Pierre-Emmanuel Taittinger (left) joins Patrick McGrath of UK importer Hatch Mansfield on the land where they plan to plant Domaine Evremond. (Thomas Alexander Photography)
by Winebounty Team| Oct 12, 2022

One of the great joys in traveling internationally is tasting wines that are hard-to-find in California. One such wine is English sparkling wine. I spent the last week in London tasting as many sparklers as I could get my hands on. Lunch? Yes, I’ll have a glass of the Hattingley Valley, Classic Reserve, Rosé. Dinner? Of course, how about a bottle of the 2014 Nyetimber Tillington Single Vineyard?

As I tasted through the week, I realized that English sparkling wine has come a long way. It’s really good and the English likely have climate change to thank for it. As the planet warms up, the Southeastern part of England is starting to see climate rivaling Champagne in the late 1980s. Couple that with beautifully ripened varieties of chardonnay, pinot noir, and pinot meunier, an abundance of chalk soil, and use of second fermentation in the bottle, and you start to have a recipe tipping its hat to Champagne. Dare I say it?!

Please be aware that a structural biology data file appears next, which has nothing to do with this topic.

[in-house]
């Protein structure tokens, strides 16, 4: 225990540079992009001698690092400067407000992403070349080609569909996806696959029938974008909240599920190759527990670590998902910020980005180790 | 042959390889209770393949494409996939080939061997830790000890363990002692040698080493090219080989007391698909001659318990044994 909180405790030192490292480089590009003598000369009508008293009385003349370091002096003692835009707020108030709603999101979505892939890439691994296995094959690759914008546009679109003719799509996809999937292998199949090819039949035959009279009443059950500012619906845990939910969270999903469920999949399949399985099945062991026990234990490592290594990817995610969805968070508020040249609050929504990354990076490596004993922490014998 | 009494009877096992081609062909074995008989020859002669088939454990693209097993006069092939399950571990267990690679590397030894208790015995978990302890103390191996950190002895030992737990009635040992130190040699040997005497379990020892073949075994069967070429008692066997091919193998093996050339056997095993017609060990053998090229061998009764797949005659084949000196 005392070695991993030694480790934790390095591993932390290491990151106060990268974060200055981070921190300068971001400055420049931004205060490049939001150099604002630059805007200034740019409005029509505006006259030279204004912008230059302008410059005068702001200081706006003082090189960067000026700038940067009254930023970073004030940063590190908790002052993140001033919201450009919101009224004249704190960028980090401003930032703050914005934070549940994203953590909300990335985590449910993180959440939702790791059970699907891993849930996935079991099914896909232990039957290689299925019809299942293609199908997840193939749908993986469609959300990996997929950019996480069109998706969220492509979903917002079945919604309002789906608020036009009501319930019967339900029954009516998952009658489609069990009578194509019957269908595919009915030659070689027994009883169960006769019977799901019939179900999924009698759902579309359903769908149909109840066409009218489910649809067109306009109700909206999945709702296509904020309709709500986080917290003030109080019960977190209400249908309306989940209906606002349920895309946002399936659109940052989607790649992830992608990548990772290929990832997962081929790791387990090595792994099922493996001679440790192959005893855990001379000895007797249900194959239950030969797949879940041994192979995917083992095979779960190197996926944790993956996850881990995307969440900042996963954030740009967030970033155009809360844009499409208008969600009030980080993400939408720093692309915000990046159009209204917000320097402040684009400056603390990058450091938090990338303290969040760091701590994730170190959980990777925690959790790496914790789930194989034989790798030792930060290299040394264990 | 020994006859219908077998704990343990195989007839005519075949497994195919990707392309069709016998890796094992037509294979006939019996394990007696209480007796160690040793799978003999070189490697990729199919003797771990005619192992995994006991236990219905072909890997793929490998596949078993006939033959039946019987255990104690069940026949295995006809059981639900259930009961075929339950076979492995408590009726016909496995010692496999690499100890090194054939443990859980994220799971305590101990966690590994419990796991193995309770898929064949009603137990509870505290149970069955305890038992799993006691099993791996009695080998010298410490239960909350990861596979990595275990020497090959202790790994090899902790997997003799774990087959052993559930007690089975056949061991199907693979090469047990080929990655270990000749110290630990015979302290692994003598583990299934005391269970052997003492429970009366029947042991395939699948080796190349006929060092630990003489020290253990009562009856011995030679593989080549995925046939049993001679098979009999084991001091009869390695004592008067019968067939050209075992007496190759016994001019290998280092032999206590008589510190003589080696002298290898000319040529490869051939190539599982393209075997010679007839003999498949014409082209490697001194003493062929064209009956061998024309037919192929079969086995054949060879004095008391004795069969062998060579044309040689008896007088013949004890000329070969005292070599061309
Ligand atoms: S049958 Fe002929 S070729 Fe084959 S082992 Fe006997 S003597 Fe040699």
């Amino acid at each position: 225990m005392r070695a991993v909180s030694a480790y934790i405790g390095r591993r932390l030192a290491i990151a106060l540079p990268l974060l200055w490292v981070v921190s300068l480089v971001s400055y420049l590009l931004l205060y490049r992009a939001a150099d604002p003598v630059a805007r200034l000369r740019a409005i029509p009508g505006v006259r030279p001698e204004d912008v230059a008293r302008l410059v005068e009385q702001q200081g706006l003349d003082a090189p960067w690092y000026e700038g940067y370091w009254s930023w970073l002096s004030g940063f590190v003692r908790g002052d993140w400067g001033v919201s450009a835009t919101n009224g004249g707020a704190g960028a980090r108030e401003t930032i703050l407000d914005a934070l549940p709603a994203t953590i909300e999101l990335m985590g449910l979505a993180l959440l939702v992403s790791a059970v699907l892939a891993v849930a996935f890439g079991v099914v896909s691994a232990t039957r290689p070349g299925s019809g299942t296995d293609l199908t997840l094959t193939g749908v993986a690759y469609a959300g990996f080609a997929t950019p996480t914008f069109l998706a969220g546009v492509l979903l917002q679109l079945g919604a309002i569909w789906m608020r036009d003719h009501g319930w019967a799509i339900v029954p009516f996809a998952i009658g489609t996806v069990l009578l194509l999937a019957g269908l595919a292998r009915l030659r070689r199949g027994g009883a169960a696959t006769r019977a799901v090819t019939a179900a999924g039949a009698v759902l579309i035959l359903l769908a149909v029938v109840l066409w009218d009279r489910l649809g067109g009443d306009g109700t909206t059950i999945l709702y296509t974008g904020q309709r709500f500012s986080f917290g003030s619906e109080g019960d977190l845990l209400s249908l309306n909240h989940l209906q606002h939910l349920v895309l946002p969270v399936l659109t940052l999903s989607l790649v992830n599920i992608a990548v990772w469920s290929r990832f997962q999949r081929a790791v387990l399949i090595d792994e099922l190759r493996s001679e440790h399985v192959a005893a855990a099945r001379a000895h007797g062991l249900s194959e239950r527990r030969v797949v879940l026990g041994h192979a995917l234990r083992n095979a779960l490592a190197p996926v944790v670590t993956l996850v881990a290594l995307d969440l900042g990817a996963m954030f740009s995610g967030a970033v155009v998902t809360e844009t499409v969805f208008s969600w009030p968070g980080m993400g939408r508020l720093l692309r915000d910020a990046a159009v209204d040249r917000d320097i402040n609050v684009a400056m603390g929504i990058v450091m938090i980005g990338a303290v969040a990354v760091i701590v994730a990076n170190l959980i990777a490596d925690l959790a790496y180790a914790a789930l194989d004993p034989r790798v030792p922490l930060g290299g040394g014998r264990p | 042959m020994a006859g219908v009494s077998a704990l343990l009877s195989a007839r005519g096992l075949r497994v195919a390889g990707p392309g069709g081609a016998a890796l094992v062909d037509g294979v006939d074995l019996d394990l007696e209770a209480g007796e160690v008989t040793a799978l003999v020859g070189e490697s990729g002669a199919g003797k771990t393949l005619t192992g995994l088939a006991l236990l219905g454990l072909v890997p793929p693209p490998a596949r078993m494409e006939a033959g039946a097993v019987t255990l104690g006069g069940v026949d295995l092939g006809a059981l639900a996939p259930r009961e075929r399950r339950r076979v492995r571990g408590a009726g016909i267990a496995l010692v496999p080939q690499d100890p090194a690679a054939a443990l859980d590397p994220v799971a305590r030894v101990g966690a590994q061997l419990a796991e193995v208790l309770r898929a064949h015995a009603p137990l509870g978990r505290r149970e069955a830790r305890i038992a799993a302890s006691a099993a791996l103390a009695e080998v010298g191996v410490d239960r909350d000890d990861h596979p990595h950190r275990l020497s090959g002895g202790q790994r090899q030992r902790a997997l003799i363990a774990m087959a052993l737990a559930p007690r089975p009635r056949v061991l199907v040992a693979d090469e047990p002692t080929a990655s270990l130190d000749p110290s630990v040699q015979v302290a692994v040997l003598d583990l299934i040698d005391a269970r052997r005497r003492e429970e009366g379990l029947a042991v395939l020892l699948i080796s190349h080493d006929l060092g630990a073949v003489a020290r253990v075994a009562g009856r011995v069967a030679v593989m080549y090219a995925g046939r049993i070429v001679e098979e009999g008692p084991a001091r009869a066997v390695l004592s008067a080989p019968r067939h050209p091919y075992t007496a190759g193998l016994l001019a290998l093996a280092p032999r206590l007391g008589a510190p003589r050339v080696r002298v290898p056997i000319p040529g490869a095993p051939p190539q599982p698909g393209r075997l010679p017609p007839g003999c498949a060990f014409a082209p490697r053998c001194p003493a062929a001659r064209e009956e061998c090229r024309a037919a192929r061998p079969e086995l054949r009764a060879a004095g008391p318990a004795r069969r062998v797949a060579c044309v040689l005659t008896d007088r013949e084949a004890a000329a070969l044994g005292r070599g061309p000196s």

Well, I’m not alone in noticing this transition. Indeed, Champagne Houses have been gobbling up UK vineyards in recent years. Taittinger has a 550-acre vineyard in Kent and Pommery owns a 40-hectare vineyard in Hampshire. Even Spanish Cava giant Freixenet is getting in on the action, purchasing Bolney Wines in West Sussex.

As things get better for wine in England, things are getting trickier in Champagne. Indeed, hotter seasons are leading to more harvests coming earlier in Champagne, grapes spending less time on the vine, and the complex flavors Champagne is known the world over having less time to mature.

Now, this doesn’t mean Champagne quality is in decline. There are still killer wines being produced and will continue to be produced in the region. But, the chatter in the halls of Reims suggests that diversification may be in order to hedge against whatever Mother Nature will through at the region. But with Champagne producing over 600 million bottles a year, and the UK a measly 5 million bottles, suggests the UK still has a long, long way to go. Though, if the bottles I tasted last week hint at anything, the UK has a bright future. Happy Hunting!

Some bottles I shipped home for safe keeping. And, yes, that is a Scotch and a still Chardonnay. I’m an equal opportunist.

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